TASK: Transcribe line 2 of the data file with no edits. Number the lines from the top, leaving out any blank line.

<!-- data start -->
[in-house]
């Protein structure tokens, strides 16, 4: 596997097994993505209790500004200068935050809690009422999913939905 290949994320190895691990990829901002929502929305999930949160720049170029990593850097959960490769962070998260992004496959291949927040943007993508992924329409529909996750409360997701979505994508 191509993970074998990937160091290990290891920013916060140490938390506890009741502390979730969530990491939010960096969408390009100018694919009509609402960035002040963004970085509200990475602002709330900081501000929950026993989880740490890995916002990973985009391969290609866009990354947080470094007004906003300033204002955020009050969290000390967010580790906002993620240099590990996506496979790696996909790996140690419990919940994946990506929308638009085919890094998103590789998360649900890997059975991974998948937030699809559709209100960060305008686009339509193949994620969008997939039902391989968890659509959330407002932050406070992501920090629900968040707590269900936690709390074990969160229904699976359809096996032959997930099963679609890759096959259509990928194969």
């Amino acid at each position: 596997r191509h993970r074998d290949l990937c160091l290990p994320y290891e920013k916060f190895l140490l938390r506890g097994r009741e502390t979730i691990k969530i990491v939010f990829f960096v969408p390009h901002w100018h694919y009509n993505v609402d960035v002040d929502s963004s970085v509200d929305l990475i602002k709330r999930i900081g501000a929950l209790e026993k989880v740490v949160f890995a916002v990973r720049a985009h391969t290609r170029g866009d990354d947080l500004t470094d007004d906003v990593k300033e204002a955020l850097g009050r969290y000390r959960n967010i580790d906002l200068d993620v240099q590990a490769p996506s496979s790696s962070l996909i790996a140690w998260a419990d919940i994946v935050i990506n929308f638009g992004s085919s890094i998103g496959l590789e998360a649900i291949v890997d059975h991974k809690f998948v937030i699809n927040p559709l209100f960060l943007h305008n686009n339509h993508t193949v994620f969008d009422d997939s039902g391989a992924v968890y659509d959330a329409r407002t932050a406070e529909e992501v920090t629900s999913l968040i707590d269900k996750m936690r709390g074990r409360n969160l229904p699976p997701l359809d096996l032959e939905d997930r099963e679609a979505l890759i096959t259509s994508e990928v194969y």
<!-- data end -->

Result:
């Protein structure tokens, strides 16, 4: 596997097994993505209790500004200068935050809690009422999913939905 290949994320190895691990990829901002929502929305999930949160720049170029990593850097959960490769962070998260992004496959291949927040943007993508992924329409529909996750409360997701979505994508 191509993970074998990937160091290990290891920013916060140490938390506890009741502390979730969530990491939010960096969408390009100018694919009509609402960035002040963004970085509200990475602002709330900081501000929950026993989880740490890995916002990973985009391969290609866009990354947080470094007004906003300033204002955020009050969290000390967010580790906002993620240099590990996506496979790696996909790996140690419990919940994946990506929308638009085919890094998103590789998360649900890997059975991974998948937030699809559709209100960060305008686009339509193949994620969008997939039902391989968890659509959330407002932050406070992501920090629900968040707590269900936690709390074990969160229904699976359809096996032959997930099963679609890759096959259509990928194969």